In order to investigate in detail the changes in H3K9me2-marked heterochromatin domains during terminal differentiation, Lienert et al. [1] used a robust in vitro neurogenesis system to differentiate ES cells into postmitotic pyramidal neurons [13]. Profiles of H3K9me2, representing ~10% of the genome, including the entire chromosome 19, were generated for both cell types and compared to each other. Surprisingly, it was found that these profiles showed high degree of correlation between ES cells and neurons. In both cell types, H3K9me2 covered ~50% of chromosome 19, and a very modest increase in H3K9me2 (5%) was observed in terminally differentiated neurons. In agreement with an earlier study [11], H3K9me2 was enriched at large chromosomal domains, but those were generally invariable in median size and distribution between ES cells and neurons, and mutually exclusive with active (H3K4me2) and other repressive chromatin marks (H3K27me3). Some discrete differences were observed; those included gain of H3K9me2 over new large domains in neurons, mostly over the bodies of transcribed genes, as well as loss of H3K9me2 from much smaller regions (Figure 1). Furthermore, high throughput sequencing of RNA (RNA-seq) from ES cells, neurons, and, additionally, mouse embryonic fibroblasts, showed well defined cell type–specific expression, but no significant overall difference in the transcribed portion of the genome, including most repetitive sequences. Although the findings of Lienert et al. [1] seem to disagree with previous studies [4], [11], these discrepancies could be largely explained by methodological differences in the analyses of H3K9me2 genomic microarray data [12] and the accuracy in discriminating between low and absent transcription by microarrays, which may suffer from crosshybridization, versus unambiguous direct counting of RNA sequence reads [1]. As both Effroni et al. [4] and Lienert et al. [1] have measured the abundance of polyadenylated RNAs, reflecting mostly the productive transcription, it might be interesting to employ global nuclear run-on coupled with high throughput sequencing (NRO-seq) [14] in order to explore whether the extent of non-productive transcription differs significantly between ES cells and terminally differentiated neurons.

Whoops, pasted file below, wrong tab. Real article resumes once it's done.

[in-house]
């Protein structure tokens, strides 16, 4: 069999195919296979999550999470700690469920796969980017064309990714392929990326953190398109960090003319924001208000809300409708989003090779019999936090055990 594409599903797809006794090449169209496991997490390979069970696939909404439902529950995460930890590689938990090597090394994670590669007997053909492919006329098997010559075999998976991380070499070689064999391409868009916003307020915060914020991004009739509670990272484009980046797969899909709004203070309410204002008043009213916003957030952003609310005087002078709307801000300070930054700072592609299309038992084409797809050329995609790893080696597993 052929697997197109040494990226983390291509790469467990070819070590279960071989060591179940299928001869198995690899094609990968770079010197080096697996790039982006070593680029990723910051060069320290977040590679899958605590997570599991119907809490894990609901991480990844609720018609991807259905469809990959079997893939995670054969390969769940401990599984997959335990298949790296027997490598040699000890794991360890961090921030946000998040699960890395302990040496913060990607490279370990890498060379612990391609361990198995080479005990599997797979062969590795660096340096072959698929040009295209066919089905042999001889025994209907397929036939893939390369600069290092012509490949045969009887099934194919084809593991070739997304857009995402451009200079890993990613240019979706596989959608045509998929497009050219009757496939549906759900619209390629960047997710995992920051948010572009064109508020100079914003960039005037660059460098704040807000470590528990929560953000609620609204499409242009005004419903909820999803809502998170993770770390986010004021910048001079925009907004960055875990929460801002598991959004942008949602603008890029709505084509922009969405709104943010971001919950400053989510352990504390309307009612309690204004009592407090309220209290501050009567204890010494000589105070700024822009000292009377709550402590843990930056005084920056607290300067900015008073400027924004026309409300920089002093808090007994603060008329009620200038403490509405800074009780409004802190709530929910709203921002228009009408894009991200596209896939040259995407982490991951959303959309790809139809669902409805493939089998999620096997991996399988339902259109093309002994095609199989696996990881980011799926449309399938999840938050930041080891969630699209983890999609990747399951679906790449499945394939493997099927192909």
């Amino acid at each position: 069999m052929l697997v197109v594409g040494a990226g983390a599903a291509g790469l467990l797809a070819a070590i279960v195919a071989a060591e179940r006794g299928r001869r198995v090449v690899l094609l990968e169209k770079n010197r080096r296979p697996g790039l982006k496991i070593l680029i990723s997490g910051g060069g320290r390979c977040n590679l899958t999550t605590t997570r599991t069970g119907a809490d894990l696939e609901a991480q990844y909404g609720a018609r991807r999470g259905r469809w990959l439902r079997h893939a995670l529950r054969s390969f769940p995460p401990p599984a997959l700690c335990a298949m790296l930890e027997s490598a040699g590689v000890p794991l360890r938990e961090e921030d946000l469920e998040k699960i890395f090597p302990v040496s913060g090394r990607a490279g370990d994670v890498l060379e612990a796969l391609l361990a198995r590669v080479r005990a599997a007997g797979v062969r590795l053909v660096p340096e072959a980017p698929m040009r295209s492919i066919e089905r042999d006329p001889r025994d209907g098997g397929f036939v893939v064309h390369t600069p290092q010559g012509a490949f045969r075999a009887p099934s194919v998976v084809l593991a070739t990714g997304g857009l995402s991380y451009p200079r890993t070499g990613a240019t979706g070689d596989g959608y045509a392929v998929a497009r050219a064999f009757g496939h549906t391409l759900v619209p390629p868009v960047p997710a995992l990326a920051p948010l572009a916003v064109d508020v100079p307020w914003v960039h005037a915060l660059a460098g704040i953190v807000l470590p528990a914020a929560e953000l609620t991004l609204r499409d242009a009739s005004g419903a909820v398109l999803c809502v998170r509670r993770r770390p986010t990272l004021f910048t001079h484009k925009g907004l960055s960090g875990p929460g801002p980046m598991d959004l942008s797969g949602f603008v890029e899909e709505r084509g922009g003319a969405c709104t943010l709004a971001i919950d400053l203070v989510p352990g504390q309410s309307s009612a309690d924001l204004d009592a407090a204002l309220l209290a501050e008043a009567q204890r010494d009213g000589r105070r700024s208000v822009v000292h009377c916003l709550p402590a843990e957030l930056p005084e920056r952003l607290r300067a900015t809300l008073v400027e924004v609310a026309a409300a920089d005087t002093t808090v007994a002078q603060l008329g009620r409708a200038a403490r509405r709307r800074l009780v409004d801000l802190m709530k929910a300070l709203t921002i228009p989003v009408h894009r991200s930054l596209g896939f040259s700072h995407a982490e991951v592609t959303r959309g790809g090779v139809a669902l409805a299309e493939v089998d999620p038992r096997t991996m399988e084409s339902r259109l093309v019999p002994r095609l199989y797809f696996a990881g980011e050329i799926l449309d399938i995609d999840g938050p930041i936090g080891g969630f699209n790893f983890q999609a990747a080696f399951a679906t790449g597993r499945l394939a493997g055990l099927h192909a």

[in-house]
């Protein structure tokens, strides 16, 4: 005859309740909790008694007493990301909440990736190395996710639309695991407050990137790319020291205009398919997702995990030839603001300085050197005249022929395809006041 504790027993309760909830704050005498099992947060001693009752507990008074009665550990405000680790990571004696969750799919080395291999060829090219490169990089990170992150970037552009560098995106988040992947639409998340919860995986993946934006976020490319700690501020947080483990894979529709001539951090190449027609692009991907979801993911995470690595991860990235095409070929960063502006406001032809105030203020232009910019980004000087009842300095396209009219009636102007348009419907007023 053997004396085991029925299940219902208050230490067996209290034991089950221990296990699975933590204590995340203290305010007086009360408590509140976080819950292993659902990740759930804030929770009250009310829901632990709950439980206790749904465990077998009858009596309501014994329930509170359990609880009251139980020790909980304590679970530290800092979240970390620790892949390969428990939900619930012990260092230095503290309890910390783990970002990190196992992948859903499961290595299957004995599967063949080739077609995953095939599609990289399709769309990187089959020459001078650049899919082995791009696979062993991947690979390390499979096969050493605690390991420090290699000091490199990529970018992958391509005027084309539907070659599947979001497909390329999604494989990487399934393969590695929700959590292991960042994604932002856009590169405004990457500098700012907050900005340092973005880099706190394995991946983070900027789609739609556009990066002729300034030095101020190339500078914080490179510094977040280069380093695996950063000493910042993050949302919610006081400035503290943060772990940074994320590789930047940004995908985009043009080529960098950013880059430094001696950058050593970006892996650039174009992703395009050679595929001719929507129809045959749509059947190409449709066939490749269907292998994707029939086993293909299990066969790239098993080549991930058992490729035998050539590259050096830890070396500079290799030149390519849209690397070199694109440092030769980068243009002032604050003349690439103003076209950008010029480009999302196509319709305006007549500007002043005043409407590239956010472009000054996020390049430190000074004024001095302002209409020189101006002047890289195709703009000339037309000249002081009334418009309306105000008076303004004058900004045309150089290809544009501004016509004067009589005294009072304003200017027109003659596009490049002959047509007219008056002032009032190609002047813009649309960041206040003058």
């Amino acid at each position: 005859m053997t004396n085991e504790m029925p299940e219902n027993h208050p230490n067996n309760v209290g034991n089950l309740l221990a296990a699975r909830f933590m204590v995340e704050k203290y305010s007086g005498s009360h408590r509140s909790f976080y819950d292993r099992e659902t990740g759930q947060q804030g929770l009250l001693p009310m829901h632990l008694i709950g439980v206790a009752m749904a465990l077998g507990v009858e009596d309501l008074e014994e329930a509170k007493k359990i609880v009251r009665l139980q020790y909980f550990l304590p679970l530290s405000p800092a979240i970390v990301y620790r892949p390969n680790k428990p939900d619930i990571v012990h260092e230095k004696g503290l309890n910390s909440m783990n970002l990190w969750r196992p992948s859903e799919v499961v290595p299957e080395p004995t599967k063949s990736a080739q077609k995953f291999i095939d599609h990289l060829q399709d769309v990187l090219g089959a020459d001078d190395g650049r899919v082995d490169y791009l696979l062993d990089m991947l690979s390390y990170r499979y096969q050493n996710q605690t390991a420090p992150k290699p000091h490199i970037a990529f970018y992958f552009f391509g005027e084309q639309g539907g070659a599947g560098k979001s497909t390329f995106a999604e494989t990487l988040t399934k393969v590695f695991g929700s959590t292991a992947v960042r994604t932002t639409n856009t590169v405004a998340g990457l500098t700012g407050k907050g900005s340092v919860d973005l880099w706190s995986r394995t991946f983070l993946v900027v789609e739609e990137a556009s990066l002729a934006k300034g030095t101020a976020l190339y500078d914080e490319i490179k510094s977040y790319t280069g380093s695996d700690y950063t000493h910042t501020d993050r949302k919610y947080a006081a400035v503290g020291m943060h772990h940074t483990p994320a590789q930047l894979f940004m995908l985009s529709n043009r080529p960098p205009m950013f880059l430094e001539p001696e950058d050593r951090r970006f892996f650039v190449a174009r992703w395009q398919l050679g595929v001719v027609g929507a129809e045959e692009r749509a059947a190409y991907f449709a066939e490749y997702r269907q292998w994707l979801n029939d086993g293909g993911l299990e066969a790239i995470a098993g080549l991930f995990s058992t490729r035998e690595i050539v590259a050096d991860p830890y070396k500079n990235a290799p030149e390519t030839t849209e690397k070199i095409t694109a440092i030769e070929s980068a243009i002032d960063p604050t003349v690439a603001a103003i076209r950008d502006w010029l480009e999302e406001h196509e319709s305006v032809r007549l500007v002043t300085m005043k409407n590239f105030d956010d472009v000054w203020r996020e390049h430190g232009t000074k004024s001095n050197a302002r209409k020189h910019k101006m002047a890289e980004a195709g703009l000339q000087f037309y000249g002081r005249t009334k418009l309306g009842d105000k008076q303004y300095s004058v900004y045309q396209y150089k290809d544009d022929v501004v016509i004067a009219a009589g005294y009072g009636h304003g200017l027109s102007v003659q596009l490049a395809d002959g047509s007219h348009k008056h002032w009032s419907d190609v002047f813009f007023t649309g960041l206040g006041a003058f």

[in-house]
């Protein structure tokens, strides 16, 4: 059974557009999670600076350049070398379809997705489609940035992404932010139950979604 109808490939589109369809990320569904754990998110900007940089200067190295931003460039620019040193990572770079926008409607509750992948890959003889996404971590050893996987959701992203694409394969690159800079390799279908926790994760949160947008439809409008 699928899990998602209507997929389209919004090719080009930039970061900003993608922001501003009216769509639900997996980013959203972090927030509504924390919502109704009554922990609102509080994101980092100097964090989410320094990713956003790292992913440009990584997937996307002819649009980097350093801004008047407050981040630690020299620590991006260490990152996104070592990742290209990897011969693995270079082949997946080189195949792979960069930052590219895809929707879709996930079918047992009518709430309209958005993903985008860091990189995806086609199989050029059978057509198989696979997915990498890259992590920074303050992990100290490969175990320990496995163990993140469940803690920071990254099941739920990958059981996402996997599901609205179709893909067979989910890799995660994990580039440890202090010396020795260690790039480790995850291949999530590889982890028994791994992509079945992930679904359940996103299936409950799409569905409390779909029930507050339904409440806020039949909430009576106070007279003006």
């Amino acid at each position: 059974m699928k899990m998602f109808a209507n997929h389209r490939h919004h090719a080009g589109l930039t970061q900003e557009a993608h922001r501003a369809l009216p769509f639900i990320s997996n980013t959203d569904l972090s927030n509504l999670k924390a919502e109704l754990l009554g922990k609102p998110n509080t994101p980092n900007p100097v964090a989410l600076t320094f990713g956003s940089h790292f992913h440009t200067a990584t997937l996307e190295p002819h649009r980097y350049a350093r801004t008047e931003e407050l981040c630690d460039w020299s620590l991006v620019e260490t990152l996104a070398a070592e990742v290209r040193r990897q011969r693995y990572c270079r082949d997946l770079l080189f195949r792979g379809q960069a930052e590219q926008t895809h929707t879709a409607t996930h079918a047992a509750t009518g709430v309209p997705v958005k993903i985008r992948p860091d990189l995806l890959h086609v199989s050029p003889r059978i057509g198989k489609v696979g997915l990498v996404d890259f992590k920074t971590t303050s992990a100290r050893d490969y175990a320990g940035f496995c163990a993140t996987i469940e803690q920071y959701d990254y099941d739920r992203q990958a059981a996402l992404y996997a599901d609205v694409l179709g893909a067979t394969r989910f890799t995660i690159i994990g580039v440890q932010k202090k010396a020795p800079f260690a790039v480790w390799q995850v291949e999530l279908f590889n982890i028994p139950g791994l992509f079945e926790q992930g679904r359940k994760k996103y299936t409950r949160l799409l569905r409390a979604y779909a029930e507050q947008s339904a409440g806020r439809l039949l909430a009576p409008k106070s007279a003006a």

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Figure 1. Chromatin landscapes in ES cells and terminally differentiated neurons.

In ES cells, facultative heterochromatin domains marked by H3K9me2 (blue) cover a large proportion of the genome (~53%). Terminal differentiation of ES cells into pyramidal neurons in vitro is accompanied by net gain of H3K9me2 (~5%), mostly at new domains over the bodies of actively transcribed genes, and localized loss of H3K9me2 from much smaller regions. The focal loss of H3K9me2 could be induced by binding of specific transcription factors and modifiers (yellow/orange circles) to gene regulatory regions. Importantly, the overall size and distribution of stable H3K9me2 domains remain largely unchanged. Promoters carrying bivalent (active H3K4 [green] and repressive H3K27 [red]) marks are resolved into monovalent state during differentiation. Although different and very specific sets of genes are expressed in ES cells and neurons, the overall global transcriptional output of the genome is conserved.

doi:10.1371/journal.pgen.1002093.g001